To The Mom Who Criticized My Parenting In Front Of My Kid: Eff You

I've been doing this a long time. If you think I'm doing something wrong, keep it to yourself.

Dear Fellow Parents:

My teenage son said something out of the ordinary the other day when I scolded him for not picking up his dirty laundry:

"Mom, I don't understand your parenting."

This came from the mouth of a kid who typically talks about Minecraft, movies, and his girlfriend. Not much else, unless it involves gaming, eating, or having fun.

To say his comment sent up red flags is a bit of an understatement. Warning sirens signaled like an oncoming storm.

He doesn't "understand" my parenting? Which part? Wait. Where did this come from?   

When I asked him to elaborate, he withdrew, visibly uncertain how to respond. He twitched nervously, trying to change the subject.

After using a series of hardcore interrogation tactics like staring at him without blinking and threatening cell phone deprivation, he finally gave up intel: 

"So and so's parents think you have a weird way of parenting. They don't understand it and I guess, neither do I."

He went on to detail how you, fellow parent, thought I was too hard on him and didn't let him have enough fun. He should be allowed to stay up as late as he wants, even until three in the morning since it's summer, you said.

He shouldn't have to help with the yard work because that's for adults, you proclaimed. Grounding a kid and taking his stuff away isn't effective, you went on.

You even threw in some granola mumbo jumbo parenting advice, stating that, "Your mom should just talk with you when there's a problem. Communication solves everything. There's no need for anything beyond."

I know you said these things, because he 'd never think of this stuff on his own. He's too wrapped up in being a teen to get dragged down to this assh*le level of treachery.

So, here's what I have to say to you: First, BACK OFF. Enough said.

Second, you don't know this, but I know your kid well. While you're busy talking with him about hacking into a school website or communicating for the fourteenth time about how important it is not to be rude to teachers, he's already planning his next move.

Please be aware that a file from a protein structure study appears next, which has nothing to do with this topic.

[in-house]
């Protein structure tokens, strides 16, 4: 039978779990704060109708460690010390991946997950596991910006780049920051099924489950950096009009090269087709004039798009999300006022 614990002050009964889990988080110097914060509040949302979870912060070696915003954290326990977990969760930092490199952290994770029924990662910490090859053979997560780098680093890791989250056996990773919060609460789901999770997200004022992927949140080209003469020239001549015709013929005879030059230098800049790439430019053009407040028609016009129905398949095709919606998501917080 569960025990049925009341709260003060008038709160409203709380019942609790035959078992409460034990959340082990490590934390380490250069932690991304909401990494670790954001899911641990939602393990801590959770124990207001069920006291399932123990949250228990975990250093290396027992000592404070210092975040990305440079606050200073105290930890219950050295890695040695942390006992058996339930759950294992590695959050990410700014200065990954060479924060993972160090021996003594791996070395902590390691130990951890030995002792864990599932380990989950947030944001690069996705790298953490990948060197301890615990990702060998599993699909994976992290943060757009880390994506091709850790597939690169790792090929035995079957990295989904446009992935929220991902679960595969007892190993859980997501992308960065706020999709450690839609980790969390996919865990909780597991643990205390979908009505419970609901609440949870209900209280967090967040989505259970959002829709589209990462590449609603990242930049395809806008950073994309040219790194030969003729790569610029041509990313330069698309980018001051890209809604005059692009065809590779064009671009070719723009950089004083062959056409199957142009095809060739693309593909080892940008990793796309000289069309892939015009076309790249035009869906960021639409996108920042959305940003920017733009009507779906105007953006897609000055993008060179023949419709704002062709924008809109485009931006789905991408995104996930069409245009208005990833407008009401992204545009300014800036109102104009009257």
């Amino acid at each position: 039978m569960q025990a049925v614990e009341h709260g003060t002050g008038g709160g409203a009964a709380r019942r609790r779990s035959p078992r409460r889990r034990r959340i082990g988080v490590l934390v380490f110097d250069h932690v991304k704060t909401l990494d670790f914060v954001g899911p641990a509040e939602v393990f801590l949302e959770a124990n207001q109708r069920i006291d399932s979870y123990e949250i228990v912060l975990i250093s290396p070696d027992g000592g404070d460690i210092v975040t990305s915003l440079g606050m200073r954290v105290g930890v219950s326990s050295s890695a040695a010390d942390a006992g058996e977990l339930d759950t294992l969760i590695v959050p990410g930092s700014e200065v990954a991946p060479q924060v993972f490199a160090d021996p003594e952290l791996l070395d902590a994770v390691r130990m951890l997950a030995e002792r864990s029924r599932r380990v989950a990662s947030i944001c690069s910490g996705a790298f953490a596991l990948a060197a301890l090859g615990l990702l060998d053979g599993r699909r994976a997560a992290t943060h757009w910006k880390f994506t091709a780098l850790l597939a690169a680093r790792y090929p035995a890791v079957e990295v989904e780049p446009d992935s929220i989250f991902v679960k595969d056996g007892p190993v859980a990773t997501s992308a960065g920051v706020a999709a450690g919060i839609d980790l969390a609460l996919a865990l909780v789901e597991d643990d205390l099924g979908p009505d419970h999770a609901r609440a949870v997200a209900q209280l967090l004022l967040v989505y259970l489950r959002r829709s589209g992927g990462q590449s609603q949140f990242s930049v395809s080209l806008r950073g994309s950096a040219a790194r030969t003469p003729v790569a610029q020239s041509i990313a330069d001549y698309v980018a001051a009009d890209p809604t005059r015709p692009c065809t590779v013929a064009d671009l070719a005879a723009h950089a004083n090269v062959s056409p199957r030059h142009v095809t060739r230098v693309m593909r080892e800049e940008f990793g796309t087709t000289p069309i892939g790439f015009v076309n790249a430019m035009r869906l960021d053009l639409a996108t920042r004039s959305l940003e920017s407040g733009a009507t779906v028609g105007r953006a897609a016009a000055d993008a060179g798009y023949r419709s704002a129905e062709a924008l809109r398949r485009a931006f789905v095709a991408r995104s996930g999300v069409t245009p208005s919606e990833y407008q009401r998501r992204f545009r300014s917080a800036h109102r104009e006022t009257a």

He's talking about downloading illegal apps to the library server and posting nasty comments about Mrs. Smith. I know this because I'm the mom who periodically checks her kid's Facebook account.

It's my parental right and duty to ensure his safety online and have a clear understanding of who he's communicating with. It's not that I don't trust my son; it's that I don't trust yours.

But that still doesn't give me the right to criticize your hands-off, there-are-no-repercussions approach to parenting, ESPECIALLY in front of your child.

I wouldn't think of filling his head with confusing bullsh*t so his impressionable young mind begins to wonder who's right and who's wrong. Our parenting styles may differ, but that doesn't mean one is better than the other.

I'm more of a drill sergeant mom. There are rules. There are limitations. And there are absolute consequences for your actions.

I believe in being involved and setting boundaries. That doesn't make my parenting barbaric or cruel. I'm not exercising an antiquated form of parental torture.

Plus, I have years of experience. I've already raised two kids into adulthood. Neither has ever been in serious trouble. They're workhorses and completely self-sufficient.

One has built an entire house with his bare hands and can boast that it was done mortgage-free. The other is a walking ray of sunshine. He's the family rock. When I look at them, I don't see perfection; I see success  mine and theirs.

In case you've forgotten, let me remind you: This parenting gig is hard. There are days when I'd trade back-to-back root canals for the anguish of non-stop tantruming and teen eye-rolling.

Sitting in a dental chair alone with music serenading me? Heaven. Don't even get me started on the complimentary funny fumes. Better than a day at the spa.

Unlike the behavior you've demonstrated, I'm trying to take the high road and be the adult in this situation (give or take a few well-deserved jabs). If you don't understand my parenting, ask. You might learn something new.

I've been doing this a long time. If you think I'm doing something wrong, well, keep it to yourself. We all walk a different path. Mine may look beaten, but I can assure you that my kid isn't calling Mrs. Smith a b*tch online. If he did, he'd be grounded, lose all his stuff, and apologize.

So, rather than question or criticize, how about we band together? We parents have hard enough jobs without being jerks to one another. A little support and understanding really do go a long way.

And finally, if you feel so compelled to question my parenting in front of my teen ever again, be prepared. I'm nice, but I'm also highly trained in parental psychological warfare.


The Drill Sergeant Mom

P.S. Now drop and give me 20!

This article orginally appeared at Your Tango.

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